Set Theory

Learning Outcomes

• Describe memberships of sets and relationships between sets, including the empty set, subsets, and proper subset, while using correct set notation.

An art collector might own a collection of paintings, while a music lover might keep a collection of CDs. Any collection of items can form a set.

recall sets of real numbers

Recall the sets of real numbers you studied previously. Each number contained in a set is an element of the set that contains it. For example, the number $1$ is an element of the set of counting numbers. The number $\dfrac{2}{3}$ is an element of the set of rational numbers. And so on. The same idea applies to any set of distinct objects, as described below.

Set

A set is a collection of distinct objects, called elements of the set

A set can be defined by describing the contents, or by listing the elements of the set, enclosed in curly brackets.

Example

Some examples of sets defined by describing the contents:

1. The set of all even numbers
2. The set of all books written about travel to Chile

Some examples of sets defined by listing the elements of the set:

1. {1, 3, 9, 12}
2. {red, orange, yellow, green, blue, indigo, purple}

Notation

Commonly, we will use a variable to represent a set, to make it easier to refer to that set later.

The symbol ∈ means “is an element of”.

A set that contains no elements, { }, is called the empty set and is notated ∅

Example

Let A = {1, 2, 3, 4}

To notate that 2 is element of the set, we’d write 2 ∈ A

Key Takeaways

A set simply specifies the contents; order is not important. The set represented by {1, 2, 3} is equivalent to the set {3, 1, 2}.

Subsets

Sometimes a collection might not contain all the elements of a set. For example, Chris owns three Madonna albums. While Chris’s collection is a set, we can also say it is a subset of the larger set of all Madonna albums.

Subsets of real numbers

The idea of subsets can also be applied to the sets of real numbers you studied previously. For example, the set of all whole numbers is a subset of the set of all integers. The set of integers in turn is contained within the set of rational numbers.

We say the integers are a subset of the rational numbers. You’ll see below in fact that the integers are a proper subset of the rational numbers.

Subset

A subset of a set A is another set that contains only elements from the set A, but may not contain all the elements of A.

If B is a subset of A, we write BA

A proper subset is a subset that is not identical to the original set—it contains fewer elements.

If B is a proper subset of A, we write BA

Example

Consider these three sets:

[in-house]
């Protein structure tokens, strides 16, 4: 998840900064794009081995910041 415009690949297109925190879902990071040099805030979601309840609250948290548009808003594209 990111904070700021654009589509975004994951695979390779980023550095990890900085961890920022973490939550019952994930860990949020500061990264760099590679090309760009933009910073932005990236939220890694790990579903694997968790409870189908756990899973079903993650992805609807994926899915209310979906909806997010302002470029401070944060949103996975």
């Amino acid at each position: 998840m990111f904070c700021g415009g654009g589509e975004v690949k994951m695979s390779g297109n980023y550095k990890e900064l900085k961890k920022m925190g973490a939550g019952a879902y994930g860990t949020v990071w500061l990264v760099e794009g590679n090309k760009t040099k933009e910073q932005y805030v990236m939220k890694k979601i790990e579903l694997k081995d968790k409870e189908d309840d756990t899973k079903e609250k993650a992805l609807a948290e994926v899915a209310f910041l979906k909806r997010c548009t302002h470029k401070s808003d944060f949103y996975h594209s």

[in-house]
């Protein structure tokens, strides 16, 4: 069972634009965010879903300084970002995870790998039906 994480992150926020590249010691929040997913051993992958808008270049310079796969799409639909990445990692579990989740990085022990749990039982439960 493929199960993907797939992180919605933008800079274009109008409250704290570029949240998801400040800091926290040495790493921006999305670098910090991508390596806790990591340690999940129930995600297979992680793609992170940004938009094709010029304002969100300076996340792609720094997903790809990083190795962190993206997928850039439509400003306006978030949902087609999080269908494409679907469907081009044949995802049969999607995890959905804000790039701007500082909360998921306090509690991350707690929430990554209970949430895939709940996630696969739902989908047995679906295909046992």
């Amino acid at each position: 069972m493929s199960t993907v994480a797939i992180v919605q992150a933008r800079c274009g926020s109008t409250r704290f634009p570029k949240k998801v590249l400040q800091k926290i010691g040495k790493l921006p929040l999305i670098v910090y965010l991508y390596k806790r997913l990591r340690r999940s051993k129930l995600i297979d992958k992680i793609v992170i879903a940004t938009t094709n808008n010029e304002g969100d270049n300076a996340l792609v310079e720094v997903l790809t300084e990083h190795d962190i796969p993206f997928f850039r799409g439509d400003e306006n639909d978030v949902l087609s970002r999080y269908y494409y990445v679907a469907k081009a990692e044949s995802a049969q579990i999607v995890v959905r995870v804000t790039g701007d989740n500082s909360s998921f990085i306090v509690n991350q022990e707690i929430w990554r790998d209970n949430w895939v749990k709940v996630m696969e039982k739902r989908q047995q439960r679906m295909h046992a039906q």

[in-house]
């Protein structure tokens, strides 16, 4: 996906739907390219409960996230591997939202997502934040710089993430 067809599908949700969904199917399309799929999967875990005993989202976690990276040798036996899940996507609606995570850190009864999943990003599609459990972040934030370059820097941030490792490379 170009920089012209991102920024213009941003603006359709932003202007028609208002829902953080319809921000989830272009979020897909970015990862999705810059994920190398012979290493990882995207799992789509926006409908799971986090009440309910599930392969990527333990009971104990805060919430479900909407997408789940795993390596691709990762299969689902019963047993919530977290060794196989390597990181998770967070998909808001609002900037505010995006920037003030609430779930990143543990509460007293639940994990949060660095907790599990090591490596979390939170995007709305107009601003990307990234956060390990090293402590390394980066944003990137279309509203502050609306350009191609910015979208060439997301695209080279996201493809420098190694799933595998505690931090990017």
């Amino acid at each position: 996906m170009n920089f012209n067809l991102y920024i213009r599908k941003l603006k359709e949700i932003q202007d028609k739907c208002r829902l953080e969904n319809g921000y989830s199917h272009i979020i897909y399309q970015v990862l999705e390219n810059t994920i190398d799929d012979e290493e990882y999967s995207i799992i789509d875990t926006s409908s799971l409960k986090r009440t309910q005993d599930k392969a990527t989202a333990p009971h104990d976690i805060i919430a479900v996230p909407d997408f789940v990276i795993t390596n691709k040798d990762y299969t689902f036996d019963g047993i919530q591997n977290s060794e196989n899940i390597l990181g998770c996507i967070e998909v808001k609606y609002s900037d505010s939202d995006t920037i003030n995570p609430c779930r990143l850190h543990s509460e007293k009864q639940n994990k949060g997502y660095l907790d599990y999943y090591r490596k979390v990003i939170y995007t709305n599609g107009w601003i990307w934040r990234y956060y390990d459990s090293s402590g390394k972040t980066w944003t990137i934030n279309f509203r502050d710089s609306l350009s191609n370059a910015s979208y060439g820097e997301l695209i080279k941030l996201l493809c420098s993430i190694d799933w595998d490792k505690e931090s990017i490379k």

A = the set of all even numbers
B = {2, 4, 6}
C = {2, 3, 4, 6}

Here BA since every element of B is also an even number, so is an element of A.

More formally, we could say BA since if x ∈ B, then x A.

It is also true that BC.

C is not a subset of A, since C contains an element, 3, that is not contained in A

Example

Suppose a set contains the plays “Much Ado About Nothing,” “MacBeth,” and “A Midsummer’s Night Dream.” What is a larger set this might be a subset of?

Try It

Consider the set $A = \{1, 3, 5\}$. Which of the following sets is $A$ a subset of?
$X = \{1, 3, 7, 5\}$
$Y = \{1, 3 \}$
$Z = \{1, m, n, 3, 5\}$

Exercises

Given the set: A = {a, b, c, d}. List all of the subsets of A

Listing the sets is fine if you have only a few elements. However, if we were to list all of the subsets of a set containing many elements, it would be quite tedious. Instead, in the next example we will consider each element of the set separately.

Example

In the previous example, there are four elements. For the first element, a, either it’s in the set or it’s not. Thus there are 2 choices for that first element. Similarly, there are two choices for b—either it’s in the set or it’s not. Using just those two elements, list all the possible subsets of the set {a,b}

Recall exponential notation

Recall that the expression $a^{m}$ states that some real number $a$ is to be used as a factor $m$ times.
Ex. $2^{5} = 2 \cdot 2 \cdot 2 \cdot 2 \cdot 2 = 32$

Now let’s include c, just for fun. List all the possible subsets of the new set {a,b,c}.
Again, either c is included or it isn’t, which gives us two choices. The outcomes are {}, {a}, {b}, {c}, {a,b}, {a,c}, {b,c}, {a,b,c}. Note that there are $2^{3}=8$ subsets.

If you include four elements, there would be $2^{4}=16$ subsets. 15 of those subsets are proper, 1 subset, namely {a,b,c,d}, is not.

In general, if you have n elements in your set, then there are $2^{n}$ subsets and $2^{n}−1$ proper subsets.